Posted June 5, 2012
Recently I was reading the story of Jesus confrontation with Zaccheaus and I noticed at least 10 principles that apply to all of us when choosing leaders to help us in our work.
First the story:
Jesus entered Jericho and made his way through the town. There was a man there named Zacchaeus. He was the chief tax collector in the region, and he had become very rich. He tried to get a look at Jesus, but he was too short to see over the crowd. So he ran ahead and climbed a sycamore-fig tree beside the road, for Jesus was going to pass that way.
When Jesus came by, he looked up at Zacchaeus and called him by name. “Zacchaeus!” he said. “Quick, come down! I must be a guest in your home today.”
Zacchaeus quickly climbed down and took Jesus to his house in great excitement and joy. But the people were displeased. “He has gone to be the guest of a notorious sinner,” they grumbled.
Meanwhile, Zacchaeus stood before the Lord and said, “I will give half my wealth to the poor, Lord, and if I have cheated people on their taxes, I will give them back four times as much!”
Jesus responded, “Salvation has come to this home today, for this man has shown himself to be a true son of Abraham. For the Son of Man came to seek and save those who are lost.” (Luke 19:1-10 NLT)
Now the principles:
Success in ministry has a lot to do with choosing the right leaders. Good ones will minimize your weaknesses or maximize your strengths. Jesus spent hours in conversation with his father before choosing the men who he would pour his life into. I’m not sure this encounter was as random as it looks. I think possibly Zaccheaus became a part of Jesus extended leadership circle. I also think he was carefully chosen.
The next great leader may not be the obvious choice. Most people wrote Zaccheaus off as a short little crook. Jesus saw thru the obvious to his hidden potential. Many people believe that Zaccheaus was actually the Apostle Mathias who was chosen to be one of the Twelve when Judas betrayed Jesus. Some believe he went on to become the Bishop of Ceaserea. At any rate, he became more than he was before his encounter with Jesus. If you are going to build a great team you’re going to have to get good at looking thru people to their God given destiny.
Choose people who go out of their way to get involved in what you’re doing. Zaccheaus didn’t let the fact that he too short and the crowd too big keep him from seeing Jesus. There are probably some people who are making a major effort to be close to you. Don’t overlook them. If you don’t have to talk them into following, you probably won’t have to talk them into staying.
Don’t be so focused on what you are doing that you don’t look up every once in a while. Jesus could have missed Zaccheaus because of the crowd. He paused and looked up. Do you do that? “Who is new? Why are they here? Could this be the person we’ve been praying for to fill a gap in our team?” You’ll never see them unless you look up.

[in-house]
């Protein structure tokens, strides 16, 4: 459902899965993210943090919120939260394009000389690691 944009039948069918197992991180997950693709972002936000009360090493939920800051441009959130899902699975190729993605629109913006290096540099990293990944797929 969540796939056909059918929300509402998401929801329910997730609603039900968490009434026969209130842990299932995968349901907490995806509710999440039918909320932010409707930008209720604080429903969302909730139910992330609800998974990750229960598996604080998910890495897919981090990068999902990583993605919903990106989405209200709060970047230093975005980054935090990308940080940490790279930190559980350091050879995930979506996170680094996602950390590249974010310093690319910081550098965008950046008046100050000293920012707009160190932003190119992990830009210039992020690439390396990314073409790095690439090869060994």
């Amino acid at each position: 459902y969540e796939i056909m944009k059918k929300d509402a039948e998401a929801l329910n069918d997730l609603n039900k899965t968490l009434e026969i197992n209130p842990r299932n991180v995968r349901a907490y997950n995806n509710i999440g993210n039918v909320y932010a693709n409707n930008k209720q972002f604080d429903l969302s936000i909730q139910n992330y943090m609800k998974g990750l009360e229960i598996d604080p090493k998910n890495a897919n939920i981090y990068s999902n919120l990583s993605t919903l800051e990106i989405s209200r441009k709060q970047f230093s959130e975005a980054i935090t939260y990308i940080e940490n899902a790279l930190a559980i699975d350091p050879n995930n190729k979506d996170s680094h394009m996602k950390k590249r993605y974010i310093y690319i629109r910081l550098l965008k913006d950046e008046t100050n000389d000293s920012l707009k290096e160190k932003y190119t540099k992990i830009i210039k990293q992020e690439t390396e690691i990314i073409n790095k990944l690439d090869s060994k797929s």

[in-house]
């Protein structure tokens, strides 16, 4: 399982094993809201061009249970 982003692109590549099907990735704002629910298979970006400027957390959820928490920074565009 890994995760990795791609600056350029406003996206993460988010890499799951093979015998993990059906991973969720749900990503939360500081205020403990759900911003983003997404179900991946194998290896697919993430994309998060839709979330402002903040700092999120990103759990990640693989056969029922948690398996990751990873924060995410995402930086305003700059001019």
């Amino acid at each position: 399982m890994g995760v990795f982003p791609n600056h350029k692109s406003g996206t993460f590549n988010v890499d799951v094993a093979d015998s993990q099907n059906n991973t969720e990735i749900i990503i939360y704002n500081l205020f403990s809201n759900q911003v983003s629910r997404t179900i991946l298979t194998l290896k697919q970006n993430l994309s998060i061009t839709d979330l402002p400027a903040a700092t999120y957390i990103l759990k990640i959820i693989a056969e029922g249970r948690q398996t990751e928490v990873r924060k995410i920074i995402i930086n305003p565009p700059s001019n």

Do your homework. Jesus had him at “Zaccheaus”. We love it when somebody who shouldn’t knows our name. Be that person. If possible, study the list. Read the roster. Surprise them. The simple act of knowing their name may be the opening that sets them on a path to their destiny.
Don’t be afraid to issue an invitation and challenge right away. Jesus didn’t wait till he’d been to the Newcomers/Membership Class and proven his faithfulness. He invited Zaccheaus to spend the afternoon with him. “And by the way, let’s throw a party at your house.”
Don’t be surprised when the old guard gets their undies in a bunch. They are upset that Zaccheaus doesn’t pass the background check. When you take a risk with a promising but raw new leader, there may be some on your team that won’t understand. Be respectful, but sometimes you’ve got to follow your gut.
Don’t under estimate the transforming power of food Jesus invited him to a meal, not a Bible study. Food is disarming, socially inviting, and encourages meaningful conversation. Build food into your team building budget. (Better yet, recruit short rich crooks. They can pay their own way.)
People are more likely to respond to grace than rules. Zaccheaus knew the rules. He was more than willing to follow them when extended grace. When you build a culture of grace you’ll have less to fight about.
When salvation comes to the whole household, the potential for multiplication is staggering. I look at my own family as an example. Because someone didn’t overlook the leadership potential in my “short little crook” grandfather, there is a “household” of Surratt’s reproducing kingdom life all over the planet.
Can you see other leadership principles in the story of Zaccheaus?
Category: ARC, Leadership, Pastors
Tags: choosing a team, Dream Team, leadership, Luke 19:1-10, Volunteers, Zaccheaus |